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Ticket Squid: A better way to buy or sell Giants tickets

The following is a sponsored post.

The Giants paid about $1M of Cody Ross’s salary last season. As an investment, that worked out well:

The 2010 World Champion San Francisco Giants today launched a waiting list for season tickets at AT&T Park.

With more than 27,700 full season tickets sold, the team has exhausted its 2011 season ticket inventory and has created the Premium On-Deck Wait List for fans hoping to secure season tickets as they become available in the future.

It hasn’t been this goofy to get tickets since the first season at Pac Bell Park. You can understand the reasons behind both ticket crazes -- the first had to do with people yearning for a stadium that didn’t smell like urine, and the second craze has to do with the Giants winning the 2010 World Series1. It isn’t 1995 anymore, which is kind of a shame because now I can finally grow the sweet goatee I wanted back then.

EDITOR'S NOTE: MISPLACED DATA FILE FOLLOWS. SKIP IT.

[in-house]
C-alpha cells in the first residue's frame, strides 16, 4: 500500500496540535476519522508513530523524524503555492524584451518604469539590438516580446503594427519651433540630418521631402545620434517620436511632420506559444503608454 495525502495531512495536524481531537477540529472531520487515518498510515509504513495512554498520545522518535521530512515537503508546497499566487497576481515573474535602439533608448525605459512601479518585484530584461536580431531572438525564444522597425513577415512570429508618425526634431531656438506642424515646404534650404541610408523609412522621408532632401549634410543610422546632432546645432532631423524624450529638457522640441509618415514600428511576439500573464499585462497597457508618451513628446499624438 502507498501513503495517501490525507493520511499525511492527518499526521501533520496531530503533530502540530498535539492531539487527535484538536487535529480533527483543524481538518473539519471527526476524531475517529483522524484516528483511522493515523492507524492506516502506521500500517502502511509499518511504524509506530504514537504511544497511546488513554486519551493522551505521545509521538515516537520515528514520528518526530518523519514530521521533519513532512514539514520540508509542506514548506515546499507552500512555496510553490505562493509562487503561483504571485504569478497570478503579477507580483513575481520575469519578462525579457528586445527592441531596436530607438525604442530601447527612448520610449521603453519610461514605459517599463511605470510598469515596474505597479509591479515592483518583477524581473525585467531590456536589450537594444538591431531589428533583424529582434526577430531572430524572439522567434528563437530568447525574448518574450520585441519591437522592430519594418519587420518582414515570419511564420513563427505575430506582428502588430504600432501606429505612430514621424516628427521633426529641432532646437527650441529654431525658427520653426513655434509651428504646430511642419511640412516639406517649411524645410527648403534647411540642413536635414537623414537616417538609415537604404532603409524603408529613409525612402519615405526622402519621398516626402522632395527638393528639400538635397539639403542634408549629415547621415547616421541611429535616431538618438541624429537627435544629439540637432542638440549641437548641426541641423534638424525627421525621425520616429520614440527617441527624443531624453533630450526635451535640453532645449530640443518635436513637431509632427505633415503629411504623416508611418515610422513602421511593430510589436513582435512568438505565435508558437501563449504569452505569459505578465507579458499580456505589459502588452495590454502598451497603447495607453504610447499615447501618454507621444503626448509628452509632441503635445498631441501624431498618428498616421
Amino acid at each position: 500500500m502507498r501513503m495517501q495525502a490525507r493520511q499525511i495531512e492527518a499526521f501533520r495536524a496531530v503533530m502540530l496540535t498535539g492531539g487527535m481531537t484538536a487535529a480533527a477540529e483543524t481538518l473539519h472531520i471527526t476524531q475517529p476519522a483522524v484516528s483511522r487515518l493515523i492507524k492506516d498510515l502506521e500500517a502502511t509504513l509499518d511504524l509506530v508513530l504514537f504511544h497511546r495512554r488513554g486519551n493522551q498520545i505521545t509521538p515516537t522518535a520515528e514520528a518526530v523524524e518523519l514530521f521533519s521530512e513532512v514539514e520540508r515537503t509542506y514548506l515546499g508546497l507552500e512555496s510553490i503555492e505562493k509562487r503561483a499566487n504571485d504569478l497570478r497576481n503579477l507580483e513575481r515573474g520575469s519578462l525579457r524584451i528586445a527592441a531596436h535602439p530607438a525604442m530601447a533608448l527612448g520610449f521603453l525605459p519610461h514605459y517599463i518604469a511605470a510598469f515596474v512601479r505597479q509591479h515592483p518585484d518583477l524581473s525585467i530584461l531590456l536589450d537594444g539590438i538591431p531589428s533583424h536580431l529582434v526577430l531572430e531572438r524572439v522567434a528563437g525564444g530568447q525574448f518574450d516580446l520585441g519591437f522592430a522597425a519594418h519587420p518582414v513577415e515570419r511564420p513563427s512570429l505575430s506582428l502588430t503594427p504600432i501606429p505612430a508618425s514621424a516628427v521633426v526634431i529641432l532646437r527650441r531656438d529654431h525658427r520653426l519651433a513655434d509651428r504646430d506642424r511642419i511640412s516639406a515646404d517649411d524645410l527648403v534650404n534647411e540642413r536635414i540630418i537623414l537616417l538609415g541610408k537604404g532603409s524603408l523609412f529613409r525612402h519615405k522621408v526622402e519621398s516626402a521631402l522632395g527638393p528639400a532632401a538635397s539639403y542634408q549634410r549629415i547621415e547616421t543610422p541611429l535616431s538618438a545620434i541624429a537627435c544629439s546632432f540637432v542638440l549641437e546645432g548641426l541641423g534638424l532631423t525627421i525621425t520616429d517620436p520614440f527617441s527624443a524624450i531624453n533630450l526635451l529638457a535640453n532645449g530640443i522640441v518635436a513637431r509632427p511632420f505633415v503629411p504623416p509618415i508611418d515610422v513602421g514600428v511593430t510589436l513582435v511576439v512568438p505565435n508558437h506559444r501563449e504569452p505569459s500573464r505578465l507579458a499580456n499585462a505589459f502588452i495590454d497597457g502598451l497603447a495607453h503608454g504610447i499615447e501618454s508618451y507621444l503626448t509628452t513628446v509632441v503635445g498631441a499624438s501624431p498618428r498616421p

It used to be that if a game was sold out, or if you wanted a good seat, your options were to deal with some anonymous internet flake, or pay a bunch of fees through eBay or StubHub. So the good folks (and sponsors of this post, of course) at have created a better ticket-buying mechanism.

The idea for buyers:

You want to go to a game. Like, say, Opening Day. And you think, "I’d go, but only if I could buy a ticket for $50." You enter that price in for a reverse auction, which starts at a set price, and slowly decreases. If the auction decreases to $50 without any higher bids, you get the ticket. You can bid on several different auctions, and if you win a ticket, you can withdraw your other bids. The auctions also don’t have a flurry of last-minute bidding to mess up your plans.

The idea for sellers:

When you sell a ticket on eBay, there might be a buyer who is willing to pay quite a bit, but unless the buyer has someone else bidding against him, he’ll never have to pay what he’d really be willing to pay. If he were willing to pay $200, but the second-highest bidder was only willing to pay $75, the auction winner would only have to pay $76 for the ticket. With Ticket Squid, he’d pay what he’s willing to pay, and he’d be danged happy to do so.

Also, the Ticket Squid folks are local and Giants fans, so that certainly doesn’t hurt. If you want to buy or sell tickets, check them out!

1. Source